Partial Cellular Reprogramming
In 2006, a study by Drs. Takahashi and Yamanaka showed that it was possible to reprogram cells using just four master genes: Oct4, Sox2, Klf4, and c-Myc (OSKM).
Takahashi and Yamanaka showed that they could use OSKM to reprogram adult mouse fibroblasts (connective tissue cells) back to an embryonic state called pluripotency, a state in which the cell behaves like an embryonic stem cell and can become any other cell type in the body.
From this state, the pluripotent cells can be guided using chemical stimuli into becoming any number of cells that a researcher needs. Since then, these four factors have also become commonly known as the Yamanaka factors.
In 2011, Dr. Jean-Marc Lemaitre showed that cellular rejuvenation was possible using OSKM. He took fibroblast cells from people over 100 years old which had dysfunctional mitochondria and short telomeres, two of the reasons we age, and exposed them to OSKM and two additional pluripotency genetic factors, namely LIN28 and NANOG (OSKMLN).
The combination was able to quickly reprogram cells from these very old people back to a pluripotent state just as Yamanaka had done with mice. These cells became known as induced pluripotent stem cells (iPSCs) and formed the basis of stem cell therapies.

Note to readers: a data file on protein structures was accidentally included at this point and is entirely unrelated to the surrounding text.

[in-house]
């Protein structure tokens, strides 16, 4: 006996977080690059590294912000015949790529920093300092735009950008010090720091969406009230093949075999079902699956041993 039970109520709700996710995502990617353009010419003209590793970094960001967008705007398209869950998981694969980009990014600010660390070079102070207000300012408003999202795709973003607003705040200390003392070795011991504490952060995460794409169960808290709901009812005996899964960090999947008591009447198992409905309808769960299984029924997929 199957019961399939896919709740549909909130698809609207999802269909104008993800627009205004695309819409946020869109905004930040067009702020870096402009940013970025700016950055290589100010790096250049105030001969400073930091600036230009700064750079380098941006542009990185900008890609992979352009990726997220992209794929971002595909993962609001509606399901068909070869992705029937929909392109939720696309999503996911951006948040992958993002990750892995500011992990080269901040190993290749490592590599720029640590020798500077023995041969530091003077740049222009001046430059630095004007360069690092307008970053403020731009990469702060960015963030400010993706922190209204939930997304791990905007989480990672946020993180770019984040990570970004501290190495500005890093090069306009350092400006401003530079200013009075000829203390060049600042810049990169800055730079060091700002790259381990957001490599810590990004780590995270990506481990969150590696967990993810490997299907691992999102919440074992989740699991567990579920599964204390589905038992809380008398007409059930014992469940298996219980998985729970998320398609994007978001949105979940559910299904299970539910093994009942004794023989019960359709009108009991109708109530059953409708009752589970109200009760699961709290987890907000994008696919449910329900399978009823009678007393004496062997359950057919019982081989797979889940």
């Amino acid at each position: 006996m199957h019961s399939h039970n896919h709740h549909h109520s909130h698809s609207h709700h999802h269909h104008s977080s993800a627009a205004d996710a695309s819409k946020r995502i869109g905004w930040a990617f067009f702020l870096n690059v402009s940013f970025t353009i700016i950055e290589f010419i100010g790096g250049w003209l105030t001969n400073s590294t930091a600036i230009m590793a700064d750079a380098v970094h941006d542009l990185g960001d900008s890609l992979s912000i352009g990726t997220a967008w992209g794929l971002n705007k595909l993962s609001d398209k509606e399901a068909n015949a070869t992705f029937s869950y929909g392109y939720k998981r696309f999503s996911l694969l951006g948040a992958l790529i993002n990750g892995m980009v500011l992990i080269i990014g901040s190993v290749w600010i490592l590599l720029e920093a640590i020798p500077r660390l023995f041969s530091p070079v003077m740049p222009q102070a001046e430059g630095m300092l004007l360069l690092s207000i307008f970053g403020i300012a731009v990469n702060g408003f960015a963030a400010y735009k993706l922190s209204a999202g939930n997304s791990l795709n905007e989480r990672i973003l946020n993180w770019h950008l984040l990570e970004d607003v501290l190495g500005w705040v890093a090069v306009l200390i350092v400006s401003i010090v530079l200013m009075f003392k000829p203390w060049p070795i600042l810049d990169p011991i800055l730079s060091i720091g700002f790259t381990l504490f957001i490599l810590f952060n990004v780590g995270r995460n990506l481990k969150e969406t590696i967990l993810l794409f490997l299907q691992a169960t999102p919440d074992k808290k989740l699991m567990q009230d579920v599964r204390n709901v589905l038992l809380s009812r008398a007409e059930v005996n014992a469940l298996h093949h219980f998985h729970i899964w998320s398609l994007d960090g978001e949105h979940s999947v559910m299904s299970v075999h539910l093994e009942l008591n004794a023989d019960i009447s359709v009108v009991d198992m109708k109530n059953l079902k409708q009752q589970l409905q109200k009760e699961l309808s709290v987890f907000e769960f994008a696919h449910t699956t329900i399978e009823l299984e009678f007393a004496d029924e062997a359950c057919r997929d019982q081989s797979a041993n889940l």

The OSKMLN-treated cells had a higher growth rate, longer telomeres, and mitochondria that were no longer dysfunctional, compared to the old cells that they were originally reprogrammed from.
Finally, the researchers guided the iPSCs into becoming fibroblasts again and found that their gene expression patterns had changed from those of old cells and were indistinguishable from those of young fibroblast cells. Telomere length, mitochondrial function, and oxidative stress levels were also reset to levels seen in young fibroblasts.
In other words, reprogramming had reversed cellular aging.
While this discovery showed that cellular identity and aging could be reset with just four reprogramming factors, it was not something that was practical for living animals. It would be very bad to reprogram all the cells in your body back to a pluripotent state, as they would forget what functions they had and what organs they were part of.
This spurred investigation into seeing if it was possible to take the age-reversal aspects of reprogramming and separate that from the changes to cellular identity. Based on various studies, it looks like we can.
It turns out that the resetting of a cell’s identity happens after resetting its aging markers and that exposure to reprogramming factors for just long enough can reverse the age of a cell without erasing its identity. This is the basis of partial cellular reprogramming.